Instead of lots of movement from either me or the horse, “driving”, micromanaging, repetition, patternized routines, etc. my goal is to simply be able to ask the horse’s brain to focus on something specific, then depending on how much “energy” I offer using the lead (NOT swinging the end of it- that is driving,) to have the horse move mimicking the energy I’ve offered. From lining up to the mounting block, crossing a tarp or puddle, or stepping into a horse trailer, it is not about the “task” at hand, but rather for the conversation to begin with the horse being mentally present and ready to “hear” where I direct his brain, and then for his body to gently respond.
So as a recent owner went to load up her horse the “old” way with attempting to put pressure on the horse’s hindquarters, never noticing the fact that the horse wasn’t even looking at the horse trailer he was supposed to be getting into, I offered instead to stand to the side of the trailer, and through being able to help narrow down the horse’s thoughts from looking at everything EXCEPT the trailer to directing them to thinking into the trailer. After the horse quietly and thinking into the trailer, I asked that he offer first one foot, then pause, then the second front foot, and then to stand half way in the trailer, which is when he took a deep breath, dropped his head and emotionally let down. We stood, we breathed, and we relaxed. He stepped out, then I asked him to “think in the trailer” and again he gently loaded his front end, paused, then when I asked him to think “further” into the trailer, he loaded all four feet, quietly waited for me to ask him to move up to the front and stood nicely while tied.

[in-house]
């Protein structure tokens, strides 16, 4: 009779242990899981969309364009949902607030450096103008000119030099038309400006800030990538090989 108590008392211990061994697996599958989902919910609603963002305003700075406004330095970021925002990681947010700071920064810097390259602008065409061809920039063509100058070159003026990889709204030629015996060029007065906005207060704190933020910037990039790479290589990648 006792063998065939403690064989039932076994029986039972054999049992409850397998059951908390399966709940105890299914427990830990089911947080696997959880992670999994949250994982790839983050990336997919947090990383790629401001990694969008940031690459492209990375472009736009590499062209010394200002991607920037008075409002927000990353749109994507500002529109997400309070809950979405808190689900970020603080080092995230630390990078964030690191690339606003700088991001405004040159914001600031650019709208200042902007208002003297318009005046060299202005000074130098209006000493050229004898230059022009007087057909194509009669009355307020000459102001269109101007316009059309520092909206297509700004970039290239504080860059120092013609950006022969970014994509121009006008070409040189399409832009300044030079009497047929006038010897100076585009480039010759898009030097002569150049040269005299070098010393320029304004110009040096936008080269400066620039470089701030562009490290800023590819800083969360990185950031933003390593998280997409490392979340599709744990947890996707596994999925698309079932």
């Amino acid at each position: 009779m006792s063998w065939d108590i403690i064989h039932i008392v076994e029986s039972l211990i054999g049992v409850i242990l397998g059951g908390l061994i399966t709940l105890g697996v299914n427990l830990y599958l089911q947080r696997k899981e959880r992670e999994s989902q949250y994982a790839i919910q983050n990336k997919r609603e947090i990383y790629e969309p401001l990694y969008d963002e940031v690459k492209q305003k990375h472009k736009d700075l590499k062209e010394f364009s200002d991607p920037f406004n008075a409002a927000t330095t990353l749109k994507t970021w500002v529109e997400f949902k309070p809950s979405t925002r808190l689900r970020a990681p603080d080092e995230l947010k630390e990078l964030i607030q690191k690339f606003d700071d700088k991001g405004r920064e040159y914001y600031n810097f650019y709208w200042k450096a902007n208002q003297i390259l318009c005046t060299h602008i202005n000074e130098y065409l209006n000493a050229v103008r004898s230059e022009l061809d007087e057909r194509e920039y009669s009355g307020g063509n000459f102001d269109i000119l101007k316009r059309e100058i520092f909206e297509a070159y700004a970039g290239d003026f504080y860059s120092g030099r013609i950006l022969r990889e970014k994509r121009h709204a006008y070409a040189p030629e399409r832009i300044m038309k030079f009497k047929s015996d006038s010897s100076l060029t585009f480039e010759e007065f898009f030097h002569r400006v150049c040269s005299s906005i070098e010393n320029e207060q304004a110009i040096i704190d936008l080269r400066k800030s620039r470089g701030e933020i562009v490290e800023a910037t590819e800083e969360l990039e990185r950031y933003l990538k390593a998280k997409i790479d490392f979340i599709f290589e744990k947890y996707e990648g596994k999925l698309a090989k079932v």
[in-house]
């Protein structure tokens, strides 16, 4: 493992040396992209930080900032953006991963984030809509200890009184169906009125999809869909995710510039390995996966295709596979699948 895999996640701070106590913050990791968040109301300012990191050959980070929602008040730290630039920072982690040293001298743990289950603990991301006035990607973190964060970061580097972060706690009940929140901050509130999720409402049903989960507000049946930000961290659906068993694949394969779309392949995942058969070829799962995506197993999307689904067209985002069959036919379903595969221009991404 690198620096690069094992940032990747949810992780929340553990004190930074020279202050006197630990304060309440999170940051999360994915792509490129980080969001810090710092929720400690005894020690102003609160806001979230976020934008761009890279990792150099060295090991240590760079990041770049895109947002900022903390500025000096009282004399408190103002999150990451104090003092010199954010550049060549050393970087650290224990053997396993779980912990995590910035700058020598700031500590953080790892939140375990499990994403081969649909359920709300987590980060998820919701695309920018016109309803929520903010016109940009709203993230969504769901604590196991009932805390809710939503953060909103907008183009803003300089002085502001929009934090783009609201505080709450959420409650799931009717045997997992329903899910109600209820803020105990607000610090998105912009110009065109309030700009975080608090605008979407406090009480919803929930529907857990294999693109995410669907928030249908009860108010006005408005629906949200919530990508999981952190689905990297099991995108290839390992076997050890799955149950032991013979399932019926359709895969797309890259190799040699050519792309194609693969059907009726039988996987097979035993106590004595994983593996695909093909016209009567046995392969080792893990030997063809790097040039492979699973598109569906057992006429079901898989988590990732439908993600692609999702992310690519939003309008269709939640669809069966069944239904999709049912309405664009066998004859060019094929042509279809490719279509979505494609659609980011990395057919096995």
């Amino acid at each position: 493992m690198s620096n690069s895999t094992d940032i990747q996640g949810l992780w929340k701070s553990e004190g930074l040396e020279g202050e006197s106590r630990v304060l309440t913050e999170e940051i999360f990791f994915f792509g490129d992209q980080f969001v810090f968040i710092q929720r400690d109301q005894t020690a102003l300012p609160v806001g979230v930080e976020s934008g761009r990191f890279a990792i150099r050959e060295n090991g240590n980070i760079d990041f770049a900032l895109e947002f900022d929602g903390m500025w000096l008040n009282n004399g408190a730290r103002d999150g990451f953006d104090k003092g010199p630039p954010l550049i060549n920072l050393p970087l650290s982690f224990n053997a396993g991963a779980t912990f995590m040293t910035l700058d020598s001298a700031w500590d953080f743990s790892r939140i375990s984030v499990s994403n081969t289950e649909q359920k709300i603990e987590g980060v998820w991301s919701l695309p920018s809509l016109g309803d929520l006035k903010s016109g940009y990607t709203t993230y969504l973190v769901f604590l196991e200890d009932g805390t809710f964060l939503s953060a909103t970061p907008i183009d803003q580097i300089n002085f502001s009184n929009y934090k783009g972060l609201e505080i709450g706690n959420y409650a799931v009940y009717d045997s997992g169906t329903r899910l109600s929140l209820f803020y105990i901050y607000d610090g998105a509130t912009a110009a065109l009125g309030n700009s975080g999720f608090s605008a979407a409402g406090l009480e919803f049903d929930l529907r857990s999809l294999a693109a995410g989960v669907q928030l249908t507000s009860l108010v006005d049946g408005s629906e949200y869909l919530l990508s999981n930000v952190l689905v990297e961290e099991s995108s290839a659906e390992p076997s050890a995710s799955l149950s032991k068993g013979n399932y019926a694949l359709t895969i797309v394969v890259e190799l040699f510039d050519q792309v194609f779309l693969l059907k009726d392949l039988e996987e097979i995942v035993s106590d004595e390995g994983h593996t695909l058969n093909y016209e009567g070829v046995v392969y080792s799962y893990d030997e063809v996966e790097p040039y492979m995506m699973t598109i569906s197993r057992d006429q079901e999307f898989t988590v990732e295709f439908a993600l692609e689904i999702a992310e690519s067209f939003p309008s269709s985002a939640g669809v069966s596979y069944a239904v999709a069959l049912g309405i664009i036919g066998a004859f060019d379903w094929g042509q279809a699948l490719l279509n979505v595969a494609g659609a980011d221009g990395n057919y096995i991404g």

The horse’s owner was sort of shocked. I simply explained how adding “gas” or “driving” the hind end of the horse with more and more pressure, without having a “steering wheel” was just going to create chaos to the horse’s brain and body in an insecure animal. Instead, ask him to slow down his thoughts until he focused on just one simple, attainable task, such as “think straight.” Then add, “think straight, take one step.” And to slowly increase in increments what you want, you remove the “scariness” of the task.
I explained it wasn’t about the horse loading, lining up for the mounting block, or crossing the tarp, it was about the horse learning to be available to “hear” what I was asking, and to learn, that I would SUPPORT him through ever physical step I asked, that every time he tried, I'd acknowledge his effort, rather than take advantage of it, and that afterwards he would feel more confident for trying.
I think back over the years as to the many scenarios when I’ve gently taken away lunge lines, whips, “training aids,” and other gadgets that people truly believed would help improve their horsemanship and help their horse “overcome” a problem. The shock from the owners of how they accomplished more with doing less, using less stuff, and being more clear what exactly they wanted, are the "light bulb" moments that keep me inspired to teach humans.
In the end I hope that through teaching both human and horse students to literally think through a scenario first, rather than react, and to teach them simple tools in how to communicate effectively and clearly that both can come away from each scenario with a calmer, safer and more satisfying experience.
Here is to keeping it simple…